The EPC (Electronic Product Code) Network will soon allow manufacturers and distributors to accurately track and maintain information on countless individual items via RFID (Radio Frequency Identification) technology. The network enables instant identification of physical objects within the global supply chain. Wal-Mart, the world?s largest retailer, is requiring its top one hundred suppliers be fully EPC compliant by the end of 2006. Other major retailers and the Department of Defense have followed suit, guaranteeing the EPC tag will play a major role in supply chain management and business logistics.
The network is a result of work by the Auto-ID Center, an international, nonprofit consortium of six universities and thirty-one companies representing the food, consumer goods, retail, transportation and pharmaceutical industries. The Auto-ID Center, recently renamed to EPCGlobal Inc, developed the EPC to serve as an international standard for RFID-based supply chain management systems.
At the most fundamental level is the EPC itself, a unique identifier for an individual item. The EPC is a number, a 96-bit identifier similar to –although longer than–the UPC (Universal Product Code) embedded in the ubiquitous barcode. Like a UPC, an EPC can be stored on an RFID tag, printed, or used to query a database. It consists of a 2-bit version number, a 28-bit manufacturer identifier (about 268 million possible manufacturers), a 24-bit product identifier (about 16 million possible products) and a 36-bit item serial number (about 68 billion unique items).
An EPC RFID system consists of two basic components: a tag (also known as a transponder) and a reader (also known as a transceiver). Tags consist of a small microchip capable of holding an EPC and an antenna. While form factors vary, RFID tags are flat, generally less than a millimeter thick, and have a surface area between that of a dime and a playing card. An EPC is written to an RFID tag, which is then physically applied to an item. With a mechanism similar to a contactless fare card system, when a tag comes in range of a reader its EPC is transmitted to the reader and subsequently the item management system. RFID systems can identify and track items on a warehouse floor, in a retail environment, or anywhere proximity between a tagged item and reader can be established. A tag can be either active (battery powered) or passive (relying on power broadcasted from the reader). The latter are considerably less expensive and will be used in most distribution and retail environments.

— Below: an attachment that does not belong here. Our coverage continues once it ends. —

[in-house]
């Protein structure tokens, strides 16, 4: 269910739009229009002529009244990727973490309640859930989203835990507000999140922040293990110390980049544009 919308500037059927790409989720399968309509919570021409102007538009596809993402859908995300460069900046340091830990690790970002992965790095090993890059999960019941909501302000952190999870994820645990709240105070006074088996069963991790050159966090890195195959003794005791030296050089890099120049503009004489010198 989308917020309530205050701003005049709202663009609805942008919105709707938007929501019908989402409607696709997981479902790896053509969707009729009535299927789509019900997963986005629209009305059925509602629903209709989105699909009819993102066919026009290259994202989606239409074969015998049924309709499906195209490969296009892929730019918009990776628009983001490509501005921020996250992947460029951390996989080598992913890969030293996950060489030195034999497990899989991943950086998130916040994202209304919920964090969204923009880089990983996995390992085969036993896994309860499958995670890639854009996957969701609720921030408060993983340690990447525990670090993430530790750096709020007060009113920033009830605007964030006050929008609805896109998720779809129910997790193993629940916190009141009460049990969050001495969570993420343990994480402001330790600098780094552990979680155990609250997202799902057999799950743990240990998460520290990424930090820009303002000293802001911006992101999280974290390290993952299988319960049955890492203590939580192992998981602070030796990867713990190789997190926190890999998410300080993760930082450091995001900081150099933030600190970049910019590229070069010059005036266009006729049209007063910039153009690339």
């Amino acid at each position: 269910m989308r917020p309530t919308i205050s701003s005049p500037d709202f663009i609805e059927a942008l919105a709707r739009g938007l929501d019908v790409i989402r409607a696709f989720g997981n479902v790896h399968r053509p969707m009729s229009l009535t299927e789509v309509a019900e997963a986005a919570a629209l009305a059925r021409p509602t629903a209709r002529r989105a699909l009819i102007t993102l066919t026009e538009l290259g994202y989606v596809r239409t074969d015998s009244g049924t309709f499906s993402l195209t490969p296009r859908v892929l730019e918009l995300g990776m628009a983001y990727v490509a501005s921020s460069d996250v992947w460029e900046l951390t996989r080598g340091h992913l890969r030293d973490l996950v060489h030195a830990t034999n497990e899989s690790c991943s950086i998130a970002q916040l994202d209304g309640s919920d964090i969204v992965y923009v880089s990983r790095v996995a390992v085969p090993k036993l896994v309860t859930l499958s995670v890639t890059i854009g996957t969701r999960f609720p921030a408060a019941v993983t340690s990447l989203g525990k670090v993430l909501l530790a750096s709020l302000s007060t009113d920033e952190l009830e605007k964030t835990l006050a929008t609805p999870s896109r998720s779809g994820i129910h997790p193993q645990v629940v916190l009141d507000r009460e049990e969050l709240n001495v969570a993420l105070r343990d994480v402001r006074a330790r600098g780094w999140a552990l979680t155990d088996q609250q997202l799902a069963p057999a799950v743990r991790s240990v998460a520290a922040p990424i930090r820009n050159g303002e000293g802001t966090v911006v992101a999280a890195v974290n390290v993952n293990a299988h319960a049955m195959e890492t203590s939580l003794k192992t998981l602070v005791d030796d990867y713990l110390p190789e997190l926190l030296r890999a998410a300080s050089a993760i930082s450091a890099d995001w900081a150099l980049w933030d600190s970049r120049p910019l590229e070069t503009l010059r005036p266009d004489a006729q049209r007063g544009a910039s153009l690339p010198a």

Each tagged item will exist in what EPCGlobal calls “a network of things.” As an EPC tag only serves as an identifier and holds no information, vast databases are being created to compile data on the make, conditions and whereabouts of items in the network. EPCGlobal has asked VeriSign, the company that controls the Internet?s root servers, to develop and manage the ONS (Object Name Service). This technology, similar to the Internet?s DNS (Domain Name Service), allows network users to access information on an item by using its EPC.
Consumer packaged goods giant Procter & Gamble was a founding member of and remains a driving force behind EPCGlobal. It plans to use the EPC technology in five primary ways: